BUSINESS leaders across Scotland are being asked to play a leading role in supporting the country’s young people – by each donating £1,000 to transform their lives.
Lunch with an Old Bag (LWOB) – the Prince’s Trust’s biggest fundraiser outside London – is looking for 100 Scottish businesses to each make a pledge of £1,000 which will directly support 100 young people in Scotland to get into work, education, enterprise or training.
The initiative was announced on Thursday 2 May at Prestonfield House in Edinburgh, by James Thomson OBE, and the Lunch with an Old Bag Committee, chaired by Fiona Donaldson.
The event marked the launch of this year’s LWOB, a sparkling annual ladies’ lunch which last year raised over £1m for The Prince’s Trust Scotland in just one afternoon.
Since 2009, LWOB has raised more than £4.77m, which translates directly as help for over 4,700 young Scots.
The donation from the businesses will allow young people to unlock their potential, develop new skills and ultimately transform their lives.
Fiona Donaldson, chair of LWOB, said: “In a society obsessed with staying youthful, women over 40 are often inappropriately perceived as ‘Old Bags’, as ‘over the hill’ or ‘past it’, in much the same way as disadvantaged young people are often wrongly labelled as ‘time-wasters’ or ‘no-hopers’.
“That’s why James Thomson founded LWOB in 2009 to challenge negative stereotypes, shine a light on the issues faced by young people in Scotland, and help The Prince’s Trust Scotland to transform young lives.”
She added: “We hope that 100 generous Scottish Businesses will donate at least £1,000, transform a young life, and at the same time support new businesses and the wider Scottish economy.”
Generally accepted as one of the most glamorous events in the Scottish social calendar, each September LWOB brings together over 400 of Scotland’s most influential, glamorous, stylish, and high profile ladies from Scottish business, sport, and the arts, known affectionately as ‘Old Bags’.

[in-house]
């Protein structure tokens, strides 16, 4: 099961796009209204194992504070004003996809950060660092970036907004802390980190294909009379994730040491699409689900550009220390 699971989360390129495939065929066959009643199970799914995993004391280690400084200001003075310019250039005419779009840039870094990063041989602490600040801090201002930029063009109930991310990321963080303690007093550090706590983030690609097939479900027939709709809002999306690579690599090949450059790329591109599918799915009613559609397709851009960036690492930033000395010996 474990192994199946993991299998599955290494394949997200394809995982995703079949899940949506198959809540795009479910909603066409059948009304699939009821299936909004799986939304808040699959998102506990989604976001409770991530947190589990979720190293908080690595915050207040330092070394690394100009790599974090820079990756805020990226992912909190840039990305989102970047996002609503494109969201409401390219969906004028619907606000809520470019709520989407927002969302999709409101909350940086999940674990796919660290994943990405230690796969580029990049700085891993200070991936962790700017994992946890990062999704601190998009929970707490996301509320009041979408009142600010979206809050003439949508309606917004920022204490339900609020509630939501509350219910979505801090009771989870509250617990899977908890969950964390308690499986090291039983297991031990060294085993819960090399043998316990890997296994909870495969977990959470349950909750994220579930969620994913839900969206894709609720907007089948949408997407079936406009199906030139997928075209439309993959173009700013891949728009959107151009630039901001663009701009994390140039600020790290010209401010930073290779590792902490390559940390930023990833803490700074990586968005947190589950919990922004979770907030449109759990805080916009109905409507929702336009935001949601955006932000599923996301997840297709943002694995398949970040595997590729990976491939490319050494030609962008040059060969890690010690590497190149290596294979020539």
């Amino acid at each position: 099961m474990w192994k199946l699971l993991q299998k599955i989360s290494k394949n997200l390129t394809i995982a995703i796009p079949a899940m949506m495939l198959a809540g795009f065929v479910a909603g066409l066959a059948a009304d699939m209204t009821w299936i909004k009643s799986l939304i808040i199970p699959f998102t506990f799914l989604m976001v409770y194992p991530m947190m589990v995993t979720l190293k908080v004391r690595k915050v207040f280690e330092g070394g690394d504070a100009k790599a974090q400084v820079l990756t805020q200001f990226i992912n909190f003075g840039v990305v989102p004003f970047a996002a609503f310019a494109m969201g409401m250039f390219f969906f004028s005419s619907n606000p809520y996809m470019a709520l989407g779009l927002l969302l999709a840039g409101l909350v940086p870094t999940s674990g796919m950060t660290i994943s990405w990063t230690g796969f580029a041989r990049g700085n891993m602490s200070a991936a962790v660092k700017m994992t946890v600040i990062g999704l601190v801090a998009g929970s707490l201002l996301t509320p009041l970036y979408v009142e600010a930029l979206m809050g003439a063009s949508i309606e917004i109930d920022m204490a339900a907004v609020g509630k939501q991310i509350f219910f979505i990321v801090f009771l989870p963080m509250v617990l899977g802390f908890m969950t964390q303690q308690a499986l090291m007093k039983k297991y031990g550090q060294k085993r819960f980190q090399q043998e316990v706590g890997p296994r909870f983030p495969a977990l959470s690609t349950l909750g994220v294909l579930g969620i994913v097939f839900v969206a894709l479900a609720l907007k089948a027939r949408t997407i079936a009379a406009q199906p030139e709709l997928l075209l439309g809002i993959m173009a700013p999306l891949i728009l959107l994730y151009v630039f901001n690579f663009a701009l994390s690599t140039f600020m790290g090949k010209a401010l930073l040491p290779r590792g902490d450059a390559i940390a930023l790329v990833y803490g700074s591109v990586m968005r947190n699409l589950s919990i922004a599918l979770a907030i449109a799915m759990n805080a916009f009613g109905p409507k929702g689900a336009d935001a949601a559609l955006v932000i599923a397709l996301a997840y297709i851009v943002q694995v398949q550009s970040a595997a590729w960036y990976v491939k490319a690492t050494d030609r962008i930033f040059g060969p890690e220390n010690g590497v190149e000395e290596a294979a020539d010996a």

The invitation-only event includes entertainment provided by the likes of Lulu, The Three Degrees, Bryan Ferry and Sister Sledge.
The inaugural LWOB in 2009 raised £78,000, with the 2010 and 2011 events raising £157,000 and £178,000 respectively.
The 2012 event raised an amazing £269,000, jumping to £450,000 in 2013 and has since reached over £750,000 in 2016 and 2017 respectively.
James Thomson OBE, who is also a member of The Prince’s Trust Scotland Council, and has sponsored the event since 2009, said: “With the right support and understanding, this generation of young people, who face challenges which simply couldn’t have been imagined when LWOB was launched in 2009, will fulfil their potential.
“The Prince’s Trust Scotland believes that every young person should have the chance to succeed, and is committed to empowering young people, by developing the skills and coping mechanisms they need to thrive in work, education and training.”
Support for young people is needed now, more than ever. The tenth Prince’s Trust eBay Youth Index, released in January, reveals that 70% of 16 to 25-year-olds in the UK feel anxious about their future due to the current economic climate and more than half fear that they will never be financially stable and able to plan ahead.